November 7, 2012
Dear Mr President -
Congratulations on your reelection.
Now that the fluff and the fury of the campaign is past, it’s time to buckle down and make the real decisions that are going to determine whether our country moves forward to a more sustainable future. Don’t despair though, Mr. President. We are here to help.
Sustainability -- making decisions today that leave us as at least as well off tomorrow -- is inextricably intertwined with how we use (or don’t use) our natural resources. And that means energy, and mining. I’ll cover mining today, and energy tomorrow.
By Bruce Baizel
November 5, 2012
A string of recent reports and papers have brought to the forefront the value of having publicly accessible, complete and accurate information about gas development.
First, there was the Duke University team that found apparent migration of substantial amounts of methane from gas wells to private water wells as far out as 1000m in the Marcellus play in Pennsylvania.
November 2, 2012
The Extractive Industries Transparency Initiative (EITI) is an international effort to provide a robust yet flexible standard for disclosing revenues paid to governments from oil, gas, and mining companies for the people’s valuable minerals. What’s unique about EITI is the process. Rather than some international institution or government ordaining regulations, EITI establishes a collaborative process involving representatives from industry, government, and regular folks who through consensus develop the right transparency rules to fit the society.
Follow The Money
The EITI road is a two way street. Industry publishes the taxes, royalties, and other payments they make to governments. And governments disclose the money they receive. This transparency is especially critical in developing regions of the world where riches under the ground have led to enormous conflict, corruption, and strife. For wealthier nations, the transparency standards create greater certainty and reassurance for investors and stronger accountability for elected officials. Right now, the United States is vetting nominees to serve on our own EITI working group.
October 24, 2012
The debate over disclosure of the harmful chemicals used in hydraulic fracturing has come a long way in the last 12-18 months or so. Back then, the question was: Will companies disclose their special sauce? Industry has mightily attempted to shield from the public which poisons they use to extract methane from deep shale formations. It’s proprietary information, according to their lawyers. Their lawyers still continue to make that argument in a case currently pending in Wyoming. But for the most part the policy debate has shifted. Now, the question is: What should the companies disclose? And what form should the disclosure take? Led by our friends at the Environmental Integrity Project, Earthworks and a number of other organizations are asking the Environmental Protection Agency (EPA) to add the oil and gas industry to the list of sectors required to disclose the toxic chemicals associated with fracking. Section 313(b)(1)(B) of the Emergency Planning and Community Right-to-Know Act (EPCRA) confers upon private citizens the right to petition the EPA to add additional industries to EPCRA.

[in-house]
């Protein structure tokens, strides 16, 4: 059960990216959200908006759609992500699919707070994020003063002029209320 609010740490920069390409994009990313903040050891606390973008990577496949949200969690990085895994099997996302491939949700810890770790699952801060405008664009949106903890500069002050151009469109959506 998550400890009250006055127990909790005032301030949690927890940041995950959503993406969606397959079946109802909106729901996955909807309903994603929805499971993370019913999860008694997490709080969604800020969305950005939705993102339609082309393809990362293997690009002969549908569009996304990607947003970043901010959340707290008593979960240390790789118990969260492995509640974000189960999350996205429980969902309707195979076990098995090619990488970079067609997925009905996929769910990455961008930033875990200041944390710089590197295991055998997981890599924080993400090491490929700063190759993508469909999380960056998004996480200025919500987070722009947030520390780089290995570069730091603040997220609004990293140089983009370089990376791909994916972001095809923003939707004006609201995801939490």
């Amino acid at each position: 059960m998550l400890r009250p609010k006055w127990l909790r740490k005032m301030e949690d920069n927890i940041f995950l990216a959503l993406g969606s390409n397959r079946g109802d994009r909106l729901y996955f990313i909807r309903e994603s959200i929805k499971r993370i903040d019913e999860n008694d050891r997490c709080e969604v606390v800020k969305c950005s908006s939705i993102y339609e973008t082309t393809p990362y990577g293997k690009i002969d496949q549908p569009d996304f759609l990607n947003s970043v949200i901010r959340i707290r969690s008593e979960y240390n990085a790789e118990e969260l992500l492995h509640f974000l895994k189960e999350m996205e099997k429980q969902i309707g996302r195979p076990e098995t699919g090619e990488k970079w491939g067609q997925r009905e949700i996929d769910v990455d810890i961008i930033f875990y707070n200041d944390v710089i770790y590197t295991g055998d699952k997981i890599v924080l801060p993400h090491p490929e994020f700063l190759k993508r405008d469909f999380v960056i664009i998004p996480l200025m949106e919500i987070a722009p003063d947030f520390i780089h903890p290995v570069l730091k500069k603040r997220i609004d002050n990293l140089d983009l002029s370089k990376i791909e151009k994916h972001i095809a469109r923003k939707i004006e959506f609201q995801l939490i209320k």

October 18, 2012
When Earthworks’ Oil & Gas Accountability Project started working in Pennsylvania, we heard reports from people who said they got sick after gas drilling came to town or had problems that became worse. About children getting nosebleeds every night. Adults in the prime of life who were constantly fatigued. Rural residents surrounded by chemical odors and fumes. Tap water that foams and dizzy spells after showering.
And we heard a lot of frustration and anger that, despite how widespread these problems have become, the gas industry, regulators, and elected officials dismiss them as isolated “personal stories” and “anecdotes.” In other words, nothing that would warrant less drilling, better oversight and enforcement, or tougher regulations.
Today OGAP (in association with ShaleTest) released Gas Patch Roulette, a report showing that decisionmakers with this attitude are gambling with public health and treating people like guinea pigs in a big (and rapidly expanding) laboratory known as shale gas development.